Algorithms, data structures and computability
The aim of this module is to help you become a computational problem solver. You’ll learn techniques to efficiently solve computational problems and apply them using the Python programming language. You’ll also learn about the limitations of computing: which problems can’t be solved algorithmically or for which no efficient solutions are known. This is the module for you if – whatever your field – you need to implement an efficient algorithm or to understand both the power and the limitations of computing. Though the focus is on the underlying ideas, you’ll also work with some mathematical concepts and notation.
What you will study
You’ll learn to take a problem and state it precisely in order that it can be solved with a computer. In other words, you’ll learn to express the problem in a way which allows you to write an algorithm for solving it. However, not all algorithms are equally good solutions. For that reason, you’ll also learn how to analyse the speed and efficiency of algorithms and establish whether an algorithm really does what it is supposed to do. Finally, you’ll delve into the very foundations of computing. You’ll learn which problems cannot be solved with an algorithm. You’ll also learn what the limits are on the speed with which algorithms can solve many important practical problems.
The module comprises three parts, each ending with an assignment:
In the first part, you’ll learn about the basic data structures for organising data, like lists, stacks, queues, dictionaries, and sets. You’ll also learn how to analyse the complexity of an algorithm and how to measure its runtime.
The second part covers two non-linear data structures: trees and graphs. The former can represent hierarchical data and the latter can model social, transport and other kinds of networks. The main focus of the second part are algorithmic techniques like search (brute-force, breadth-first and depth-first), divide and conquer, recursion and greedy algorithms. These are general-purpose techniques for solving a wide range of problems.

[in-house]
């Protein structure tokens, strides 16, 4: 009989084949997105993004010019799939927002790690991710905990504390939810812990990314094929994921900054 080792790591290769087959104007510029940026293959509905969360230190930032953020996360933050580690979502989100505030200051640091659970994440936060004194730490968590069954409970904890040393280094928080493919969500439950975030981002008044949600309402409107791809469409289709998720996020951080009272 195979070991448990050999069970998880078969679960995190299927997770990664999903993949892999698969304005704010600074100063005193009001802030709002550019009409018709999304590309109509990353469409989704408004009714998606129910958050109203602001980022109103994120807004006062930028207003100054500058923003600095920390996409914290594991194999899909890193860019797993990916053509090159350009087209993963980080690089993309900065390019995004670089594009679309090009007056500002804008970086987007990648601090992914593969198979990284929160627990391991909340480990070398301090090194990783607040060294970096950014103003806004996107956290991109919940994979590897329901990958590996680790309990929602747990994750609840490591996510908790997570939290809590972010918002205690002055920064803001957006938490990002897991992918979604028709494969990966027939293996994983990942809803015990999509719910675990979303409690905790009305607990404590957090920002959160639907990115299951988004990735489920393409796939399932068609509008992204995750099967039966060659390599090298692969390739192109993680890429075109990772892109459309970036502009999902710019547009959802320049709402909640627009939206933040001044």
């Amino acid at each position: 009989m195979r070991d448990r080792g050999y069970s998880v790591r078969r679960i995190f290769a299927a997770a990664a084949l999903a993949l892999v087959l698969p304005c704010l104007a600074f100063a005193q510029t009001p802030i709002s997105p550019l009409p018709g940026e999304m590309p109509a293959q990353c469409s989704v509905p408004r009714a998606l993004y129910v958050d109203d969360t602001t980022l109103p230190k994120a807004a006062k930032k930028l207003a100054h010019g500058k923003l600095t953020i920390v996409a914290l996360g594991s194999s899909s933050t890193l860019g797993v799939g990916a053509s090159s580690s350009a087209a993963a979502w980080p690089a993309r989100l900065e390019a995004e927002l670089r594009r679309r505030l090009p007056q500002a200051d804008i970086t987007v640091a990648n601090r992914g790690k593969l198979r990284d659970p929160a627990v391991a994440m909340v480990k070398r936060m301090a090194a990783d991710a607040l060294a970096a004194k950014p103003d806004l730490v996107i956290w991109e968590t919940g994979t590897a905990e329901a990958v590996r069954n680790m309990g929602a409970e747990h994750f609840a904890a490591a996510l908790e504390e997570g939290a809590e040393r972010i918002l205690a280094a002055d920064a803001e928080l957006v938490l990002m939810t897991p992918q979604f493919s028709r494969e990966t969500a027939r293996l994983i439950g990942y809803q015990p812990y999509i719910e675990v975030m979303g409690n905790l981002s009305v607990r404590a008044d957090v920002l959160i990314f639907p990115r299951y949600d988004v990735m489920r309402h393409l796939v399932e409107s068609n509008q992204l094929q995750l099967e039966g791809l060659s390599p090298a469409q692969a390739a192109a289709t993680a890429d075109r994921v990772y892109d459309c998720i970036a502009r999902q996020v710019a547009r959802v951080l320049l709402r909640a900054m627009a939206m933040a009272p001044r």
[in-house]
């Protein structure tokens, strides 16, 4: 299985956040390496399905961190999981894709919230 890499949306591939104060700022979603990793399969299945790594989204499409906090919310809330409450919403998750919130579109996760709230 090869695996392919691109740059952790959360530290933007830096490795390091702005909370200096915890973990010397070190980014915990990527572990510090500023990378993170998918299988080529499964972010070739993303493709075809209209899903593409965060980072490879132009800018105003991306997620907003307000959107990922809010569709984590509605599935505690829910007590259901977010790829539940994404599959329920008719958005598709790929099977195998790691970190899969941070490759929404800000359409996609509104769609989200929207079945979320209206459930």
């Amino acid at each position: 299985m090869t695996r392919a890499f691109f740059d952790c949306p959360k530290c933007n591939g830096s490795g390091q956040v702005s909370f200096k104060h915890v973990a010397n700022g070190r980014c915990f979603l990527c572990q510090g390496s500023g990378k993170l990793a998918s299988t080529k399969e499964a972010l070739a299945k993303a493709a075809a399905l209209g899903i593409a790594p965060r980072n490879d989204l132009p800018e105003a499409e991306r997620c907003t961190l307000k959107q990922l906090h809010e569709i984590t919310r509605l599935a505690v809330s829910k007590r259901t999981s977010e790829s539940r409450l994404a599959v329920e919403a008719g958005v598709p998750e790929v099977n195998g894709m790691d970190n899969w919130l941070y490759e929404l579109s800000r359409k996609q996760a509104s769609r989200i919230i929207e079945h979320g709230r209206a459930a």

In the third part, you’ll further develop your understanding of graphs and algorithmic techniques (backtracking, dynamic programming). You’ll also learn about the limitations of computational problem solving (non-computability and the P ≠ NP conjecture).
To enrol on M269 to start in October, you must have:
You need an understanding or experience of computing; an understanding and experience of programming in Python; and some knowledge of mathematics – check if you’re ready for M269, with our self-assessed quiz.
If you’re not sure you’re ready, talk to an adviser.
You’ll have access to a module website, which includes:
- a week-by-week study planner
- course-specific materials
- audio and video content
- assessment details, instructions and guidance
- online tutorial access
- access to student and tutor group forums.
The module is delivered entirely using Jupyter notebooks which includes the module text and the code for the examples and exercises. The material is also available in PDF and HTML format and the code is also available in separate Python files.
You'll need broadband internet access and a desktop or laptop computer with an up-to-date version of
Windows (10 or 11) or macOS (11 'Big Sur' or higher).
Additional requirements for this module:
- 5GB free disk space
- Chrome, Firefox or Safari web browser (Microsoft Edge is not compatible with Jupyter).
To join in spoken conversations in tutorials we recommend a wired headset (headphones/earphones with a built-in microphone).
Our module websites comply with web standards and any modern browser is suitable for most activities.
Our OU Study mobile App will operate on all current, supported, versions of Android and iOS. It's not available on Kindle.
It's also possible to access some module materials on a mobile phone, tablet device or Chromebook, however, as you may be asked to install additional software or use certain applications, you'll also require a desktop or laptop as described above.